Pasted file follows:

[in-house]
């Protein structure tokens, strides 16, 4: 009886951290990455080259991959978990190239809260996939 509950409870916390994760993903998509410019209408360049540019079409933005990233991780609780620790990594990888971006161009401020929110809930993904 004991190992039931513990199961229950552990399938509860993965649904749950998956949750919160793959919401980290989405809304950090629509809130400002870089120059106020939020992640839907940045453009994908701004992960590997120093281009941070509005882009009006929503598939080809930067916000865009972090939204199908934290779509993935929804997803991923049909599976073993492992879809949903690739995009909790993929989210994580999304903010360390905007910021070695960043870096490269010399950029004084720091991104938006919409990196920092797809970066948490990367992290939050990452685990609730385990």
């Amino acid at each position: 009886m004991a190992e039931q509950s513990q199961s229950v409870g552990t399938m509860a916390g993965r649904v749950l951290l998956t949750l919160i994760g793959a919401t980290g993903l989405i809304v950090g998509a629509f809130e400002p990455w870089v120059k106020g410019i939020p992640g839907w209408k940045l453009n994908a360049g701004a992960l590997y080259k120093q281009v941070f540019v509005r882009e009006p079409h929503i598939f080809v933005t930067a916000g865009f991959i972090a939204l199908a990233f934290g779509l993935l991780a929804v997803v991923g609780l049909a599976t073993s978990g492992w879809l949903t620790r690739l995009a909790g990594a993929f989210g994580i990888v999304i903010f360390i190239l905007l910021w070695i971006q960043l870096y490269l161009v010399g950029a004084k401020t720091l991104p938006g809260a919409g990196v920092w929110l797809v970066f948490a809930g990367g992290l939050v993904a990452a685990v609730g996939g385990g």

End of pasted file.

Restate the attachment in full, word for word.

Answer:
[in-house]
């Protein structure tokens, strides 16, 4: 009886951290990455080259991959978990190239809260996939 509950409870916390994760993903998509410019209408360049540019079409933005990233991780609780620790990594990888971006161009401020929110809930993904 004991190992039931513990199961229950552990399938509860993965649904749950998956949750919160793959919401980290989405809304950090629509809130400002870089120059106020939020992640839907940045453009994908701004992960590997120093281009941070509005882009009006929503598939080809930067916000865009972090939204199908934290779509993935929804997803991923049909599976073993492992879809949903690739995009909790993929989210994580999304903010360390905007910021070695960043870096490269010399950029004084720091991104938006919409990196920092797809970066948490990367992290939050990452685990609730385990």
């Amino acid at each position: 009886m004991a190992e039931q509950s513990q199961s229950v409870g552990t399938m509860a916390g993965r649904v749950l951290l998956t949750l919160i994760g793959a919401t980290g993903l989405i809304v950090g998509a629509f809130e400002p990455w870089v120059k106020g410019i939020p992640g839907w209408k940045l453009n994908a360049g701004a992960l590997y080259k120093q281009v941070f540019v509005r882009e009006p079409h929503i598939f080809v933005t930067a916000g865009f991959i972090a939204l199908a990233f934290g779509l993935l991780a929804v997803v991923g609780l049909a599976t073993s978990g492992w879809l949903t620790r690739l995009a909790g990594a993929f989210g994580i990888v999304i903010f360390i190239l905007l910021w070695i971006q960043l870096y490269l161009v010399g950029a004084k401020t720091l991104p938006g809260a919409g990196v920092w929110l797809v970066f948490a809930g990367g992290l939050v993904a990452a685990v609730g996939g385990g």